Angelina Jolie Pitt had another major elective surgery but wants you to know you don't have to.

In 2013, Angelina Jolie Pitt underwent a double mastectomy after learning she carried a mutated gene often linked with breast and ovarian cancer. In her March 2015 New York Times op-ed, Angelina revealed she recently underwent another preventative cancer surgery, electing to have her ovaries and fallopian tubes removed. While her story is a brave and touching one, her words for other women who are concerned about their risk of developing cancer speak volumes.

It's important for women to know there are a variety of options available when it comes to dealing with cancer and taking preventative measures if you're at risk for cancer. Angelina's willingness to share her experience is not only brave, but could possibly save lives and comfort women who are worried about their own health.


While her 2013 op-ed on her double mastectomy made news around the world, there are still plenty of women who don't know early cancer screenings are available. And, sadly, the medical industry continues to be incredibly biased toward women, often with giving them higher insurance premiums and fewer opportunities for clinal trials. That's why a huge celebrity who is encouraging women to explore their options and make decisions they feel comfortable with for their bodies is such a big deal. Not to mention, it's also pretty cool to hear a beautiful and confident woman talking about her health and body in such an open and honest way.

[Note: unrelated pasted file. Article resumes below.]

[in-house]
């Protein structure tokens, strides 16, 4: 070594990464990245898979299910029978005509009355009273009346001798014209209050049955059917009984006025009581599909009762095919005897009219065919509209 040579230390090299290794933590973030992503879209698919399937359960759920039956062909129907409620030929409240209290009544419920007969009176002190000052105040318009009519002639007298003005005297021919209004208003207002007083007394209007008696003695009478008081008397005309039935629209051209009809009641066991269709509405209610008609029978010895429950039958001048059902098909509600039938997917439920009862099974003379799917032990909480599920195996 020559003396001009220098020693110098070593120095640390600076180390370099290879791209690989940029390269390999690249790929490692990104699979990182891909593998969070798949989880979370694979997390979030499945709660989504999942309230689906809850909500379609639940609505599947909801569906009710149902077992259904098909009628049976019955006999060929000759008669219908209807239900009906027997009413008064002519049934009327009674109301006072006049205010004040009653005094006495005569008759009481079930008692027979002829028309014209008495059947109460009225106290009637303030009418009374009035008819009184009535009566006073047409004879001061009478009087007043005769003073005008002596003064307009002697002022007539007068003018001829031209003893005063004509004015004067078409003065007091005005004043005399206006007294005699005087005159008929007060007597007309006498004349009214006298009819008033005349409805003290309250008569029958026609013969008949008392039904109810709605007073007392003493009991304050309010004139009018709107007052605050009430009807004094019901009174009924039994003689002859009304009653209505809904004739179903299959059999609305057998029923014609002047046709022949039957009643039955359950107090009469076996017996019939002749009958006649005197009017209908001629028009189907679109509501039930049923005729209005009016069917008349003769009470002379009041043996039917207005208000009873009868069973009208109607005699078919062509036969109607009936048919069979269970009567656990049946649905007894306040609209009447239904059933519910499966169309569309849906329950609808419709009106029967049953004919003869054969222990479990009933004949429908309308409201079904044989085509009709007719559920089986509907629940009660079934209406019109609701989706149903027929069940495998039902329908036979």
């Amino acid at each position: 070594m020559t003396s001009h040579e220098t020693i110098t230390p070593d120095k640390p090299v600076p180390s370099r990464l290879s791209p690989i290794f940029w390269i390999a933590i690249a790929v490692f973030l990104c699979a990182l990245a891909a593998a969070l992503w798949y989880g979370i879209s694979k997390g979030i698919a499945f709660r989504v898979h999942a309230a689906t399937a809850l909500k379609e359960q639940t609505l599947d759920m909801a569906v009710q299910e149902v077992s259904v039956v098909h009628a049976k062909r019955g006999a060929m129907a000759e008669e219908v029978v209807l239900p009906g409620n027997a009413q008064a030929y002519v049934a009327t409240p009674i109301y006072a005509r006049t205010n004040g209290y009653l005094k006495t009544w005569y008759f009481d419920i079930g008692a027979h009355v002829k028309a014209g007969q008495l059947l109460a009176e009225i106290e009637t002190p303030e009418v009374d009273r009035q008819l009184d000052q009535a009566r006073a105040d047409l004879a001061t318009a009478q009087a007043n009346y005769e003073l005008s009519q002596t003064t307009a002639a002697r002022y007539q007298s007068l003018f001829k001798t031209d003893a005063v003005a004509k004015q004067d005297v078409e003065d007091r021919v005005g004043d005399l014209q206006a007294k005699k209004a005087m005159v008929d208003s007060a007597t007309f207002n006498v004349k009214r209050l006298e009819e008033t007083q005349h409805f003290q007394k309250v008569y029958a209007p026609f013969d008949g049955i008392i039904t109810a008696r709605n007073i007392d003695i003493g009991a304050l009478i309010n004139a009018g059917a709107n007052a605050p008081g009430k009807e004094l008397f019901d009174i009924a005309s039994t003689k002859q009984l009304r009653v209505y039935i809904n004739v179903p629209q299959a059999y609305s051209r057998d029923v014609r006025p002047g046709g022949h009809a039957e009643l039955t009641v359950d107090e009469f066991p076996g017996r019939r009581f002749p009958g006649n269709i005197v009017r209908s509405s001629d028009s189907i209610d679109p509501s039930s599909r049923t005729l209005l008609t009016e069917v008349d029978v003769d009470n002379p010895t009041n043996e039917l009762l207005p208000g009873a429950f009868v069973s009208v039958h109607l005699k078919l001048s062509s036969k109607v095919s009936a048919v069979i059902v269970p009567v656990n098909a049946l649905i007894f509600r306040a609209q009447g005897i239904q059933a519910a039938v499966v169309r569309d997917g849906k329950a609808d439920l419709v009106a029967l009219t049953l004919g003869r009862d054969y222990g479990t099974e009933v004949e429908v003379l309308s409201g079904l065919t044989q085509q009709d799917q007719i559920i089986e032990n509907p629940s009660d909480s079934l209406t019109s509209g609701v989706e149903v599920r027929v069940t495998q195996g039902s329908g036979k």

One concern raised after Angelina wrote about her double mastectomy that no doubt will surface again with her latest piece was that many women can't afford screening to identify the BRCA1 gene, and even those who can can't always afford surgery or treatment. That's why I think it's important that Angelina noted that there are a variety of options when it comes to preventative cancer care. Feminist organizer and writer Erin Matson summed up this sentiment quite perfectly on Twitter:

My hope is that by making this information more widely available, perhaps more women will demand these tests become more accessible for women of all economic backgrounds and maybe insurance companies will get on board to provide coverage for these screenings.

Angelina went on to say that choosing to have surgery does not make her feel less feminine or less of a woman, which I think is also a powerful note.

Women are not the sum of their body parts. Ovaries don't make a woman. Breasts don't make a woman. Being a woman makes a woman. So it's quite beautiful that Angelina not only used her platform to educate women about their health care options, but shared that her surgeries have not changed who she is. It's important to challenge the idea so many people still subscribe to that femininity and womanhood are reliant on body parts instead of who you are and how you feel about yourself. I'm proud of Angelina Jolie Pitt for using her influence in such a positive way while also acknowledging her privilege and attempting to use it for the benefit of others. Here's hoping this important conversation helps others make more informed decisions about the care they want and need.

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